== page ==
About a month ago, we released blocking tools for user safety. That functionality was part of an ongoing priority to provide community members with the tools they need to deal with a variety of situations. Today, we're rolling out the ability for authors to hide specific comments on their posts.
When hiding a comment, the comment as well as any children comments will be removed from view in the article's comments section. A hidden comment (and any of its children replies) has not been deleted — it will still be visible in the comment's permalink. Once a comment has been hidden, there will be a visible notice at the bottom of the post.
That notice looks like this:
To hide a comment, authors can click the dropdown of any comment in your post to hide it:
Given the above example, Clouds' reply comment and all replies will be hidden from the comments section.
We want to give authors the agency to manage the discussions happening on their own posts. After all, it is their post, and our community members shouldn't feel concerned that an incendiary comment may tarnish or derail their contributions. We hope this feature will help avoid situations where a comment thread becomes too heated, and will help allow authors to simply hide comments about typos or minor inaccuracies that have been fixed. This tool supplements the regular and consistent efforts of our community moderators, and of course its use is also governed by our Code of Conduct and Terms of Service.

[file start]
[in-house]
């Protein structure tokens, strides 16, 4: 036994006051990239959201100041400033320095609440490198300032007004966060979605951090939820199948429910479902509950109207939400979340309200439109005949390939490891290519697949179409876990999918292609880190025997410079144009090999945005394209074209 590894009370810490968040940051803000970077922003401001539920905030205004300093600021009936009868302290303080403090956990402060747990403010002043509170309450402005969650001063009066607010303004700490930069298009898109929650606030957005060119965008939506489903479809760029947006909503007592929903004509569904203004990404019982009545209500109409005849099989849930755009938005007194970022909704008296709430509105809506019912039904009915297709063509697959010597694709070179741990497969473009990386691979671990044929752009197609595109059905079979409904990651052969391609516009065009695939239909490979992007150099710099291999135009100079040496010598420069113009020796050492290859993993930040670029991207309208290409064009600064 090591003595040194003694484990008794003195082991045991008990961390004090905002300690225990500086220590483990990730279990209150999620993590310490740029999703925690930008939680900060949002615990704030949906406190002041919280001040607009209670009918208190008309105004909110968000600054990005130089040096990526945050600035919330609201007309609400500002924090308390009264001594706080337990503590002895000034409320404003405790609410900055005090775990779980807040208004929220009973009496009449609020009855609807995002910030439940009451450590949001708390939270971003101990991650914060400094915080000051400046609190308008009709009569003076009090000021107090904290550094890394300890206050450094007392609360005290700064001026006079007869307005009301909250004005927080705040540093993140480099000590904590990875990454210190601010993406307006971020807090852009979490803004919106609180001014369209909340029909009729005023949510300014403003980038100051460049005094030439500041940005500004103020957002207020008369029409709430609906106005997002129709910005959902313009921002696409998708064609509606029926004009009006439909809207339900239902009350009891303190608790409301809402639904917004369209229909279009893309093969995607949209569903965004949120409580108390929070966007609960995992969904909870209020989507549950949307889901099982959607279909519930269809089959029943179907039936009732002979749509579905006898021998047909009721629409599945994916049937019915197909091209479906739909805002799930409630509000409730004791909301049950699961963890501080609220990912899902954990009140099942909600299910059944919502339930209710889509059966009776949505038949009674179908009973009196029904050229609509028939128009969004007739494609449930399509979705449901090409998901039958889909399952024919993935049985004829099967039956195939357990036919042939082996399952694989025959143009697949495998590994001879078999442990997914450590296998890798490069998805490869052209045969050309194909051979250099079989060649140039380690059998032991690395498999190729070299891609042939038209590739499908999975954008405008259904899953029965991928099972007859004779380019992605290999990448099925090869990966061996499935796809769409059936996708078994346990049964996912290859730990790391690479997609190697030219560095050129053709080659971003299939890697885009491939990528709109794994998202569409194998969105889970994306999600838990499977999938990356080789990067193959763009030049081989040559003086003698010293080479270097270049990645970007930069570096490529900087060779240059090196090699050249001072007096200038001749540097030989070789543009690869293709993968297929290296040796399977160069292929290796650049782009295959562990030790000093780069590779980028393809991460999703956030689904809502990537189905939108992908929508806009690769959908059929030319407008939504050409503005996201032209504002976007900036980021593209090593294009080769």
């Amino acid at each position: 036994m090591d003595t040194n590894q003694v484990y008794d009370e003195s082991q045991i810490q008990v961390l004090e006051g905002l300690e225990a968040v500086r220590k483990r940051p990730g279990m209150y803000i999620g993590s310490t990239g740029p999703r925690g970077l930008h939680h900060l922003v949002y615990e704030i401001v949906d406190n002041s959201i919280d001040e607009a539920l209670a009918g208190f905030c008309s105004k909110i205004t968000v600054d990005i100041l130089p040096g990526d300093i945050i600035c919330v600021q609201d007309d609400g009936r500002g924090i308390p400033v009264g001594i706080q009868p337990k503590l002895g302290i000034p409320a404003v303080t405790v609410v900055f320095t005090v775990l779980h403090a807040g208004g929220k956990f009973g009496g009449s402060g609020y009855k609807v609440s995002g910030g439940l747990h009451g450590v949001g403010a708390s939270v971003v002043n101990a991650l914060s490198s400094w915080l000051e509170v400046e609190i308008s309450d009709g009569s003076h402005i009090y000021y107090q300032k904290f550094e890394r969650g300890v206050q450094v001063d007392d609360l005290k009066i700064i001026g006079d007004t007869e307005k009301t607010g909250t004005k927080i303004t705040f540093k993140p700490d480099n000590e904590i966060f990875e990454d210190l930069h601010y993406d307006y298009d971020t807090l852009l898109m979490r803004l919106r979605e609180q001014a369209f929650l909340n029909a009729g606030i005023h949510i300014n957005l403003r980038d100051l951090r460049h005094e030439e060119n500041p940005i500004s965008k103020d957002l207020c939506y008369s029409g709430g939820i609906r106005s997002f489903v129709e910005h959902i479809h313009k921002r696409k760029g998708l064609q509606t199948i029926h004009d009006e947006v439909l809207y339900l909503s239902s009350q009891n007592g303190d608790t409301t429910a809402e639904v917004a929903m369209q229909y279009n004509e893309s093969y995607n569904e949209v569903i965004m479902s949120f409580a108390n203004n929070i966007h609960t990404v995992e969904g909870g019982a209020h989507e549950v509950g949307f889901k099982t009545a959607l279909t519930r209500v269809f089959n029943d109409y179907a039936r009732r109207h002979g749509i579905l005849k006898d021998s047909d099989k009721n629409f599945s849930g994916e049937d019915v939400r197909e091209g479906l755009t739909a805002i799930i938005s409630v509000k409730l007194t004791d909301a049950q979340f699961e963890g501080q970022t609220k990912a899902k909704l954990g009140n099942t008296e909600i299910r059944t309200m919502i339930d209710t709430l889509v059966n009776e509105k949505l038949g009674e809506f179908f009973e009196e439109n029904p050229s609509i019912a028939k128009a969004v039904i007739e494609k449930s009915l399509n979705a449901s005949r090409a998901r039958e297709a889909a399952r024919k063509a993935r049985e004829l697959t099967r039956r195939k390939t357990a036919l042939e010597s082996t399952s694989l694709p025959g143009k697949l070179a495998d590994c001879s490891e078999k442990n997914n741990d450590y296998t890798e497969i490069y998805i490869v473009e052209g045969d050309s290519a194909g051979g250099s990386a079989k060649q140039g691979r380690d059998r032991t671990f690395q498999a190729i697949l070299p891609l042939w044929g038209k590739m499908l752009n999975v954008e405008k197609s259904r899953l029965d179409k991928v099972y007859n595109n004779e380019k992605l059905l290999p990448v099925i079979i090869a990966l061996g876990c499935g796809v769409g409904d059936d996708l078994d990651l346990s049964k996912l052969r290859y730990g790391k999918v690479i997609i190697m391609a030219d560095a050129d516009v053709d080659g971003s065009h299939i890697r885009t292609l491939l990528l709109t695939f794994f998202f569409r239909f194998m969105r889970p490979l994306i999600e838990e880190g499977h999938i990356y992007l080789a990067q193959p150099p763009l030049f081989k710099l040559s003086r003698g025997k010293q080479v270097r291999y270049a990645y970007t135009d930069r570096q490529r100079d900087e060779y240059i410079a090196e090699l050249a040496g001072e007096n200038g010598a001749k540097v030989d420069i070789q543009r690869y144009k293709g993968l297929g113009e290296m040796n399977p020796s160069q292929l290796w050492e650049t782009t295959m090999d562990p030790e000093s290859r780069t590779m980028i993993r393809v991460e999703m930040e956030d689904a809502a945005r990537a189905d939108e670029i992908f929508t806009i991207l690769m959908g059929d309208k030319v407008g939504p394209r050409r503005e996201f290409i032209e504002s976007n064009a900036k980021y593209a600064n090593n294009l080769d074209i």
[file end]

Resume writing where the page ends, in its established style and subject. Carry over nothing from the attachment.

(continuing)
As always, we're open to suggestions on how to improve this feature. If you have a feature request or suggestion that will help us improve community safety, please feel free to open an issue.
Happy coding. ❤️
Top comments (24)
I think it is a great feature and I have a suggestion to improve it. While I agree that giving the author power over their post is good, it can also lead to unwarranted censorship which can leave the readers and commenters feeling slighted. Because of that, I would suggest hidden comments are less discoverable, but can be expanded to view the content. That would allow the author to have control while also allowing the reader to determine for themselves if the comment was constructive.
I think it could be combined with comments marked as low quality/non-constructive by the community. Those could also be hidden but expandable. These could also be restricted from further replies to them.